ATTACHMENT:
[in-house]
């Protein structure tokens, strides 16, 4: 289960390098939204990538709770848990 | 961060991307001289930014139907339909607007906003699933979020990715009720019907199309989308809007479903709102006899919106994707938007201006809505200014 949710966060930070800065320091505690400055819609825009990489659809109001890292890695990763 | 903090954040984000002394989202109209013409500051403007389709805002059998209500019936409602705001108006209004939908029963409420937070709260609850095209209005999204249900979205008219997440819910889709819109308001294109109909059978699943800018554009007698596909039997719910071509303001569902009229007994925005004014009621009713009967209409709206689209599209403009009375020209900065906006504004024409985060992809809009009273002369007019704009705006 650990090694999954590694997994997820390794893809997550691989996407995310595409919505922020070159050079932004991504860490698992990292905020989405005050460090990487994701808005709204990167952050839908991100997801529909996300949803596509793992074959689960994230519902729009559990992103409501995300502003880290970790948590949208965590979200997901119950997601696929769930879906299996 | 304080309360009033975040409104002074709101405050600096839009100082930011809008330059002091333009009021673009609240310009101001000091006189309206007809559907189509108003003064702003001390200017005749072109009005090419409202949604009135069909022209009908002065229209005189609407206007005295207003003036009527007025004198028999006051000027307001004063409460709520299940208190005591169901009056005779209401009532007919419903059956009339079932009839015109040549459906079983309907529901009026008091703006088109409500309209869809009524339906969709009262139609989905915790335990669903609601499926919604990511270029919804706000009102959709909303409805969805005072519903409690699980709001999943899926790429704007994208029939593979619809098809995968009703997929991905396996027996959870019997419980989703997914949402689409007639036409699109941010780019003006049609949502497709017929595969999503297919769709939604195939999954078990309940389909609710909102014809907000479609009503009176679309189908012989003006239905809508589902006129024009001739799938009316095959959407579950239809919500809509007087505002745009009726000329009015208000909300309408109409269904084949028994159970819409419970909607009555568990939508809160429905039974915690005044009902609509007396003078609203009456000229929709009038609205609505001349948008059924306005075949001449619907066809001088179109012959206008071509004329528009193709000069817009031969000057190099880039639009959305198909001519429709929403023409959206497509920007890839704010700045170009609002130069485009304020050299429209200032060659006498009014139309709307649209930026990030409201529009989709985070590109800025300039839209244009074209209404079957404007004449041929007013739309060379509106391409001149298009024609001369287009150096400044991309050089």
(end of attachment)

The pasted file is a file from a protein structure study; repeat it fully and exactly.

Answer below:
[in-house]
């Protein structure tokens, strides 16, 4: 289960390098939204990538709770848990 | 961060991307001289930014139907339909607007906003699933979020990715009720019907199309989308809007479903709102006899919106994707938007201006809505200014 949710966060930070800065320091505690400055819609825009990489659809109001890292890695990763 | 903090954040984000002394989202109209013409500051403007389709805002059998209500019936409602705001108006209004939908029963409420937070709260609850095209209005999204249900979205008219997440819910889709819109308001294109109909059978699943800018554009007698596909039997719910071509303001569902009229007994925005004014009621009713009967209409709206689209599209403009009375020209900065906006504004024409985060992809809009009273002369007019704009705006 650990090694999954590694997994997820390794893809997550691989996407995310595409919505922020070159050079932004991504860490698992990292905020989405005050460090990487994701808005709204990167952050839908991100997801529909996300949803596509793992074959689960994230519902729009559990992103409501995300502003880290970790948590949208965590979200997901119950997601696929769930879906299996 | 304080309360009033975040409104002074709101405050600096839009100082930011809008330059002091333009009021673009609240310009101001000091006189309206007809559907189509108003003064702003001390200017005749072109009005090419409202949604009135069909022209009908002065229209005189609407206007005295207003003036009527007025004198028999006051000027307001004063409460709520299940208190005591169901009056005779209401009532007919419903059956009339079932009839015109040549459906079983309907529901009026008091703006088109409500309209869809009524339906969709009262139609989905915790335990669903609601499926919604990511270029919804706000009102959709909303409805969805005072519903409690699980709001999943899926790429704007994208029939593979619809098809995968009703997929991905396996027996959870019997419980989703997914949402689409007639036409699109941010780019003006049609949502497709017929595969999503297919769709939604195939999954078990309940389909609710909102014809907000479609009503009176679309189908012989003006239905809508589902006129024009001739799938009316095959959407579950239809919500809509007087505002745009009726000329009015208000909300309408109409269904084949028994159970819409419970909607009555568990939508809160429905039974915690005044009902609509007396003078609203009456000229929709009038609205609505001349948008059924306005075949001449619907066809001088179109012959206008071509004329528009193709000069817009031969000057190099880039639009959305198909001519429709929403023409959206497509920007890839704010700045170009609002130069485009304020050299429209200032060659006498009014139309709307649209930026990030409201529009989709985070590109800025300039839209244009074209209404079957404007004449041929007013739309060379509106391409001149298009024609001369287009150096400044991309050089």